6 Pieces of Advice for the Christian Joining the Military

CENTCOM CoCSo, you’re signing on the dotted line.

First thing I’d say is, thank you. Good decision. You’ve either got a lot of guts, a lot of devotion, or a lot of trust in God to be joining the armed forces. Or some combination of all three.

I served a four-year tour in the Air Force. It was all stateside, the only really notable aspect being that it took place in the immediate post-9/11 world. Over a decade since my separation, I still vividly remember the lessons – how they equipped me for the future and simultaneously cast a pall over my track record. I have regrets from those days that the grace of God is still chipping off.

So I humbly ask for your ear now, because I want you to do better than I did. Here is the advice I’d give for surviving military life.

 

1. Learn to admit fault.

One of the best life skills I ever learned is the ability to admit fault.

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4 Ways to Glorify God in a Dead End Job

fryerAs long as the lost are working in dead-end jobs, God will be sending his people there.

That should be encouragement – and an alarm bell – for those of us who think that God’s “callings” end in cushy white-collar jobs, or even in sweltering, malnourished foreign nations. You want to get out of your comfort zone? Some of us are far more bugged working the Taco Bell drive-thru than building houses in Mexico. At least Mexico feels like a mission. Service-sector jobs feel like a waiting room at best. Leftovers. And for those who somehow keep circling back around to the same jobs, they can start to feel ominously like destiny. Like the best it’ll ever get.

The glorious reality is that they’re an opportunity. Fertile ground for the gospel of Jesus.

Dead-end jobs are stacked with struggling souls. Some of God’s most inspired evangelists are needed in dead-end jobs. The debt-wracked, the terminally ill, the criminally marred, the addicted, the newly divorced, the ostracized…there are booming, famous preachers who couldn’t begin to understand this stuff. They make their money at a safe distance from the streets. But you’re a different story. You could reach where they couldn’t dream of reaching – and don’t really want to.

Here are four things that a Christian can do to bring the light, and please, don’t let me overstate my own success in these areas. I’m still learning.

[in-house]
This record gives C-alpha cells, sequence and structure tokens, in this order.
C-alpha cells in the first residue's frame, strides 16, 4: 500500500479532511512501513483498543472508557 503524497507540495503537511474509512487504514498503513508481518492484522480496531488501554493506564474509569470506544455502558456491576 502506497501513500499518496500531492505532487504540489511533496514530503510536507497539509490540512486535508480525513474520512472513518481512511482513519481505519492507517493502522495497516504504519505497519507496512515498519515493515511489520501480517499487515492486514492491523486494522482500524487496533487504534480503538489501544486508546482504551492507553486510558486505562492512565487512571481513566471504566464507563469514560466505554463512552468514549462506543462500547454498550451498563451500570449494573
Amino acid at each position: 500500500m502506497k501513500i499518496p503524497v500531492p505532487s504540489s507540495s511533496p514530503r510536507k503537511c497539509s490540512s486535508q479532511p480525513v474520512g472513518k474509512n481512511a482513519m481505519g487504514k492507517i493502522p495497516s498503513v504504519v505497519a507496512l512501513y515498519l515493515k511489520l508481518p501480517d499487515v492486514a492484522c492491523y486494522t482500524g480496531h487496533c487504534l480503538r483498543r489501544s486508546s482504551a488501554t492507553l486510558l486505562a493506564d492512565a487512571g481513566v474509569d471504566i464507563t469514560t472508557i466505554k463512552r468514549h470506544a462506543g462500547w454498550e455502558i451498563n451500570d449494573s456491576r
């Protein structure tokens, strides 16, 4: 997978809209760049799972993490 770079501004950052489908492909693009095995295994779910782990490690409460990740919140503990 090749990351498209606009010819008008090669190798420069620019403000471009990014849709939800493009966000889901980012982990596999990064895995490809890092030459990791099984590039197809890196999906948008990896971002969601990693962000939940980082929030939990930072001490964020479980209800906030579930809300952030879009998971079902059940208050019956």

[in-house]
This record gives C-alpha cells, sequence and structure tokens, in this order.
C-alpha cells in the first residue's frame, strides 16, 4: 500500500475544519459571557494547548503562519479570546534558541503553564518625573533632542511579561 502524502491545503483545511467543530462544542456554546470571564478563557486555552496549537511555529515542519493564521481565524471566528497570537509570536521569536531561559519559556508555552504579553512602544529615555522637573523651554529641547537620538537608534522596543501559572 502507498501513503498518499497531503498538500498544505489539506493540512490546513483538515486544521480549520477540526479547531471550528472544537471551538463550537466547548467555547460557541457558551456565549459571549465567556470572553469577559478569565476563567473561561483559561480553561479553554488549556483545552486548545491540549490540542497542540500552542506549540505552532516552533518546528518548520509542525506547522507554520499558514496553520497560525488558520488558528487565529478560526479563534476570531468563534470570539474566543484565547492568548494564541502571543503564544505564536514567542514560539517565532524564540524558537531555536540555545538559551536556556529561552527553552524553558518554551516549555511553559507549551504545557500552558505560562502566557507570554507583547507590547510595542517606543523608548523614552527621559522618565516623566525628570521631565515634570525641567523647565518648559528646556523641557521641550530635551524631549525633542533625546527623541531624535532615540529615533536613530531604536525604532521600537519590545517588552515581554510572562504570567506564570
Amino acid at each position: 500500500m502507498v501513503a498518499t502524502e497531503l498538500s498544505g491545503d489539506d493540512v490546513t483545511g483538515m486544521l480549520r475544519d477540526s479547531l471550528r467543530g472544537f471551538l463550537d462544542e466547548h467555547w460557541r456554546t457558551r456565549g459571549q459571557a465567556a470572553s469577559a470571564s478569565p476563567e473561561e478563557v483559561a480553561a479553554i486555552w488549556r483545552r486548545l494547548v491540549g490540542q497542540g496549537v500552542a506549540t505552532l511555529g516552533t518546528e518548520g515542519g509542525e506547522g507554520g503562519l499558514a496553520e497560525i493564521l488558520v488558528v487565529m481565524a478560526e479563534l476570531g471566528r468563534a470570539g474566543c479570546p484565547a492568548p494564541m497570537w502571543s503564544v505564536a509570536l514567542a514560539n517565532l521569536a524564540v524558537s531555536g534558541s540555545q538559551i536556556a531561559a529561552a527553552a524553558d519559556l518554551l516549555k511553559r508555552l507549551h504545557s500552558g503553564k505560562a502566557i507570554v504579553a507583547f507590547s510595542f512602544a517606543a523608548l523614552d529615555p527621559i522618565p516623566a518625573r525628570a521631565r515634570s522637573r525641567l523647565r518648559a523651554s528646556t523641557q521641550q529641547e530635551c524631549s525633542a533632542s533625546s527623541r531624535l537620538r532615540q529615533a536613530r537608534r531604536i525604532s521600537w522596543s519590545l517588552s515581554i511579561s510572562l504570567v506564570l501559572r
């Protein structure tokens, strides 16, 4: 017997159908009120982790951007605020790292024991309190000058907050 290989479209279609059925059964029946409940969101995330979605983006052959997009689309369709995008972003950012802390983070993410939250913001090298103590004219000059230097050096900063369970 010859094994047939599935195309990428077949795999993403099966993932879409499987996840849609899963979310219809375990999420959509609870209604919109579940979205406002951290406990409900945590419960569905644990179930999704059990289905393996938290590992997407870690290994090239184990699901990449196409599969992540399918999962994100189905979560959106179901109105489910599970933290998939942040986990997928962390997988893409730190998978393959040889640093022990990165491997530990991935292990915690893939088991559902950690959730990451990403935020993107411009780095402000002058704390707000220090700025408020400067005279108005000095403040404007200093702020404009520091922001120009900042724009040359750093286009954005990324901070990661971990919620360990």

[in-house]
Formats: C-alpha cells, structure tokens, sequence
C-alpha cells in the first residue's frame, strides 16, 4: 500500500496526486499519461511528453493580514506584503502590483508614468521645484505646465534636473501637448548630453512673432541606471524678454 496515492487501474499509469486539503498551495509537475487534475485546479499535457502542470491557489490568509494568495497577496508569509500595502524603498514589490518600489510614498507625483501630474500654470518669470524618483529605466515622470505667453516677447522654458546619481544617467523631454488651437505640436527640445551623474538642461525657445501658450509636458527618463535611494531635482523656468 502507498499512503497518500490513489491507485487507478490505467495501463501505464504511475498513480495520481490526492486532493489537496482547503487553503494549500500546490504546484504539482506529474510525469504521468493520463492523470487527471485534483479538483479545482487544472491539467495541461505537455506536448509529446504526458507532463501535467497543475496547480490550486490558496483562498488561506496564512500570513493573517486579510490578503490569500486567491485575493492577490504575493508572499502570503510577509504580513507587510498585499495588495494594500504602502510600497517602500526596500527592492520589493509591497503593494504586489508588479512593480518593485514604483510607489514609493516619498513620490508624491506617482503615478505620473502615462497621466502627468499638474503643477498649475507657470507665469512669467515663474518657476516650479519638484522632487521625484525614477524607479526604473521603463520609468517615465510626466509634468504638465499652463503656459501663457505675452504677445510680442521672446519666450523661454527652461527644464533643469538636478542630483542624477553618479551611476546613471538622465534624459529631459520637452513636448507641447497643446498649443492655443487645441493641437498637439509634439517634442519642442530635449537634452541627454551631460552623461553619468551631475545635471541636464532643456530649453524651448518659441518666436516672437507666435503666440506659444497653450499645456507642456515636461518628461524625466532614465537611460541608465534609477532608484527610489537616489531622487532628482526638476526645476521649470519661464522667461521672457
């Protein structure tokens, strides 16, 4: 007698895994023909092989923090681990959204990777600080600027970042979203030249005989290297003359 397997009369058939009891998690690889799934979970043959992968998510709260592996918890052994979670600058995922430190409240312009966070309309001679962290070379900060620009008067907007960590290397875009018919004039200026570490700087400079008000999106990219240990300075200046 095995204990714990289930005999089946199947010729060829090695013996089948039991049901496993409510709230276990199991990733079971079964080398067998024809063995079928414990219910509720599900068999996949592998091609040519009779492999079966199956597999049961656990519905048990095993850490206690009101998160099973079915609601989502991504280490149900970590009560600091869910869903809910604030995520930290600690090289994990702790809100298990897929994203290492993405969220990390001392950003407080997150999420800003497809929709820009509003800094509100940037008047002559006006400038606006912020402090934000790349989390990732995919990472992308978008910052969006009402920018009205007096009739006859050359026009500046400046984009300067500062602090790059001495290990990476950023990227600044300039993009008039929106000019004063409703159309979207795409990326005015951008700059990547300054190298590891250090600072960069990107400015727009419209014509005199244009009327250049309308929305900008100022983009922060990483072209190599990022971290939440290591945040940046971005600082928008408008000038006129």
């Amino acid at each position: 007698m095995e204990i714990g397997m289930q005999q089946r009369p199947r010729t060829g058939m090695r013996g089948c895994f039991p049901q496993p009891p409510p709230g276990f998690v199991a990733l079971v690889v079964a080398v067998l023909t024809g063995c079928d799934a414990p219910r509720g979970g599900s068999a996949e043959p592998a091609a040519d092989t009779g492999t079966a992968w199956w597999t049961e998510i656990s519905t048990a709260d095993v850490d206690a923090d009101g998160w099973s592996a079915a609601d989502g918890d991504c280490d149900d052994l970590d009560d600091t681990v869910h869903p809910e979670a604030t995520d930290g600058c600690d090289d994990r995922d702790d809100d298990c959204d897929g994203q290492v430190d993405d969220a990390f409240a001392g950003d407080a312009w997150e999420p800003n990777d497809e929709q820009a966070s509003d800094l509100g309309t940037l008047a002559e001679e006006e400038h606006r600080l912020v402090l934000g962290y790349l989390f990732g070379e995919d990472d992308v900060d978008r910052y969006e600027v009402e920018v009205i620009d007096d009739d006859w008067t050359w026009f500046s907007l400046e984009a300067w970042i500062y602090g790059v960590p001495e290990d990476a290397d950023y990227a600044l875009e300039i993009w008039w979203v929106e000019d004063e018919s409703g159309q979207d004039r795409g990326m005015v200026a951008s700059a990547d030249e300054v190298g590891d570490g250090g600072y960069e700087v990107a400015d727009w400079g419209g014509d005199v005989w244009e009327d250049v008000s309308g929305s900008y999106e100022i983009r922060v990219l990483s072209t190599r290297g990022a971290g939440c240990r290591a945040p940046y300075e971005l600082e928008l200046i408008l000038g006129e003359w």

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Pizza Lessons #2: You Never Know

pizza1One of the fun parts of my second job (pizza delivery) is that you never know where the good tips will come from.

Our dispatch system works on a rotating basis. The next driver up “clocks out” on the oldest run available once it’s ready, plus a second run (a “double”) if it’s in the same area and if it won’t be too long a wait for the second order’s items to be ready themselves.

Most of the time, we have no way of knowing how much a customer plans to tip when we clock out on that run. Even with the online credit card orders in which the customer has pre-loaded a tip when they first order, the dispatch system doesn’t show it, and digging deeper into our system to view the tip would be impractical given all the other stuff we’re scrambling to do. One could do it, but so far, the honor system has worked for us. Even when we recognize an address and know they tip poorly, we take the run for the sake of avoiding workplace drama.

In this way, pizza delivery is almost a form of morally acceptable gambling! It’s a lot of fun. You don’t know whether each “pull of the lever” will stiff you or bequeath a ten-dollar jackpot of a tip, but since you’re putting in work and earning a wage regardless, it’s hardly sinful. (I know – that’s because it’s technically not gambling at all. But you get the same slight rush.)

Nevertheless, occasionally we get a driver who tries to game the system.

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